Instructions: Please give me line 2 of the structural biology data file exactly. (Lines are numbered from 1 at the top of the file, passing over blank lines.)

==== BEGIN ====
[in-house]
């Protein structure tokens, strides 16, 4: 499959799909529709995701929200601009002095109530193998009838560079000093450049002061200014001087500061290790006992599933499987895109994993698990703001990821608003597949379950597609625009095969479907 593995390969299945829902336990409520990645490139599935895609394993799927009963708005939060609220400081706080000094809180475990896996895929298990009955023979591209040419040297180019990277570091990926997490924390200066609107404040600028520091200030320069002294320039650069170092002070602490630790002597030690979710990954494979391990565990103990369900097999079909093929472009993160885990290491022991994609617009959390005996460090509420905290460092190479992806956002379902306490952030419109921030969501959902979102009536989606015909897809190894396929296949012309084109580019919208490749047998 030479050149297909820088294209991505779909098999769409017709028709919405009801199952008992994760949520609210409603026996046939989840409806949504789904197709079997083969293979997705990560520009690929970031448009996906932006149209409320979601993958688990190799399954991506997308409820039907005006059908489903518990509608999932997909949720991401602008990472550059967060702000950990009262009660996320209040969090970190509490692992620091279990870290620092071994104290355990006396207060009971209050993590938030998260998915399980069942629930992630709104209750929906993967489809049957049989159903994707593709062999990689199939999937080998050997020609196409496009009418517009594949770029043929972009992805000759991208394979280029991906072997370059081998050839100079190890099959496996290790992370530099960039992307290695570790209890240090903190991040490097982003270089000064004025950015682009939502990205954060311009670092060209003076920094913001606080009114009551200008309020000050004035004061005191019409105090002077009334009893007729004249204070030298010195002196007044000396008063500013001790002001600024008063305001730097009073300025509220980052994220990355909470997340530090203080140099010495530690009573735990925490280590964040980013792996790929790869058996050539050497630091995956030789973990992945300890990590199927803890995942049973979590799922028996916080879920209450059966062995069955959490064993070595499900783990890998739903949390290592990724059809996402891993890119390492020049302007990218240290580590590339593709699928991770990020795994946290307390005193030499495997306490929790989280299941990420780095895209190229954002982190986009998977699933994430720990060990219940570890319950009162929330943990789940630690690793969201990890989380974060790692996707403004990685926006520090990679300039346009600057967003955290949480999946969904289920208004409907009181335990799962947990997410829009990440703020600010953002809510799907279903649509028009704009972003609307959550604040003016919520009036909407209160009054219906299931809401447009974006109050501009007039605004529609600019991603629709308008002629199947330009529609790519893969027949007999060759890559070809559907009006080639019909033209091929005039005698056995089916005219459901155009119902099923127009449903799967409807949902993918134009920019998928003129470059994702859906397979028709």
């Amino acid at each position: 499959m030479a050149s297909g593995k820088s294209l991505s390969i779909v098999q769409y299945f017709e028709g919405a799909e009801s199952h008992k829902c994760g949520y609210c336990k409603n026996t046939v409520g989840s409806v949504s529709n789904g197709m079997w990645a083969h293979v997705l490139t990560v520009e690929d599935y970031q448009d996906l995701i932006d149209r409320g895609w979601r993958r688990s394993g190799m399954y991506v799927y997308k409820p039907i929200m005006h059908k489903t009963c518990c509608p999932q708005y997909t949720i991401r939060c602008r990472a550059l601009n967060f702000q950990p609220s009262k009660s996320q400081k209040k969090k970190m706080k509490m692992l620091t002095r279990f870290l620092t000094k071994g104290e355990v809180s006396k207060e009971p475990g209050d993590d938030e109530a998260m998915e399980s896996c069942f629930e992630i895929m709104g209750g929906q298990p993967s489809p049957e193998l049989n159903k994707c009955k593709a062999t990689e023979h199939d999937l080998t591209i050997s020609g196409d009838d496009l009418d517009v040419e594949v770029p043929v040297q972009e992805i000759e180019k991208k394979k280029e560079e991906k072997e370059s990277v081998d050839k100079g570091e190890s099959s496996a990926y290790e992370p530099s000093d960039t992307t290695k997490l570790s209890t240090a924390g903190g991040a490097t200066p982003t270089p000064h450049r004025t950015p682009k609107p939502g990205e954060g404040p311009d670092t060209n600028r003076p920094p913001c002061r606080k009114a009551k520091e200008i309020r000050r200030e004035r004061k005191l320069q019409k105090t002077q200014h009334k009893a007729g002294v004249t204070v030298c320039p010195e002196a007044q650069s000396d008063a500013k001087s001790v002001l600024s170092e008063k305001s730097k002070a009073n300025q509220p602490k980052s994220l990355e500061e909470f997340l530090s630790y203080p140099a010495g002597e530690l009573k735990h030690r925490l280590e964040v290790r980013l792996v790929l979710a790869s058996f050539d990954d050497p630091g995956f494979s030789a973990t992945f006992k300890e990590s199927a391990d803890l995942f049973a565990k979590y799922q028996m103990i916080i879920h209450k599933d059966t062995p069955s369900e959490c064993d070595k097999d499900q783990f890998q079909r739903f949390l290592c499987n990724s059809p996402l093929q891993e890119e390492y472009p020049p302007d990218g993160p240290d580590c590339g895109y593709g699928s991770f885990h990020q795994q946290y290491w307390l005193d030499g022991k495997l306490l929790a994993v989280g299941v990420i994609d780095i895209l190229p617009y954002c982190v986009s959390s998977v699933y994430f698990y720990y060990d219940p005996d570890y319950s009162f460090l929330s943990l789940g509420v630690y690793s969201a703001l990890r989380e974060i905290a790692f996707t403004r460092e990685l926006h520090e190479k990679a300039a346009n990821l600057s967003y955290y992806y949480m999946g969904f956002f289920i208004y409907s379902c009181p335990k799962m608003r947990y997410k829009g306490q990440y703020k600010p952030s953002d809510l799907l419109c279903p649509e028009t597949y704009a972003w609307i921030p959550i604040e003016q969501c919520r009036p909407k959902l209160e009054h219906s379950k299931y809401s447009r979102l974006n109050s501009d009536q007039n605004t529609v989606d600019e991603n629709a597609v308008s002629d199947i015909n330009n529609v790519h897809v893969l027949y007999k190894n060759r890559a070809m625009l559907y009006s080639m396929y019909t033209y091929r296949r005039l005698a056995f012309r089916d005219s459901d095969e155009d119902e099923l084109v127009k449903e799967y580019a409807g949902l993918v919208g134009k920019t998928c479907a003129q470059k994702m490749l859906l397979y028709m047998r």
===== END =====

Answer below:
């Protein structure tokens, strides 16, 4: 499959799909529709995701929200601009002095109530193998009838560079000093450049002061200014001087500061290790006992599933499987895109994993698990703001990821608003597949379950597609625009095969479907 593995390969299945829902336990409520990645490139599935895609394993799927009963708005939060609220400081706080000094809180475990896996895929298990009955023979591209040419040297180019990277570091990926997490924390200066609107404040600028520091200030320069002294320039650069170092002070602490630790002597030690979710990954494979391990565990103990369900097999079909093929472009993160885990290491022991994609617009959390005996460090509420905290460092190479992806956002379902306490952030419109921030969501959902979102009536989606015909897809190894396929296949012309084109580019919208490749047998 030479050149297909820088294209991505779909098999769409017709028709919405009801199952008992994760949520609210409603026996046939989840409806949504789904197709079997083969293979997705990560520009690929970031448009996906932006149209409320979601993958688990190799399954991506997308409820039907005006059908489903518990509608999932997909949720991401602008990472550059967060702000950990009262009660996320209040969090970190509490692992620091279990870290620092071994104290355990006396207060009971209050993590938030998260998915399980069942629930992630709104209750929906993967489809049957049989159903994707593709062999990689199939999937080998050997020609196409496009009418517009594949770029043929972009992805000759991208394979280029991906072997370059081998050839100079190890099959496996290790992370530099960039992307290695570790209890240090903190991040490097982003270089000064004025950015682009939502990205954060311009670092060209003076920094913001606080009114009551200008309020000050004035004061005191019409105090002077009334009893007729004249204070030298010195002196007044000396008063500013001790002001600024008063305001730097009073300025509220980052994220990355909470997340530090203080140099010495530690009573735990925490280590964040980013792996790929790869058996050539050497630091995956030789973990992945300890990590199927803890995942049973979590799922028996916080879920209450059966062995069955959490064993070595499900783990890998739903949390290592990724059809996402891993890119390492020049302007990218240290580590590339593709699928991770990020795994946290307390005193030499495997306490929790989280299941990420780095895209190229954002982190986009998977699933994430720990060990219940570890319950009162929330943990789940630690690793969201990890989380974060790692996707403004990685926006520090990679300039346009600057967003955290949480999946969904289920208004409907009181335990799962947990997410829009990440703020600010953002809510799907279903649509028009704009972003609307959550604040003016919520009036909407209160009054219906299931809401447009974006109050501009007039605004529609600019991603629709308008002629199947330009529609790519893969027949007999060759890559070809559907009006080639019909033209091929005039005698056995089916005219459901155009119902099923127009449903799967409807949902993918134009920019998928003129470059994702859906397979028709």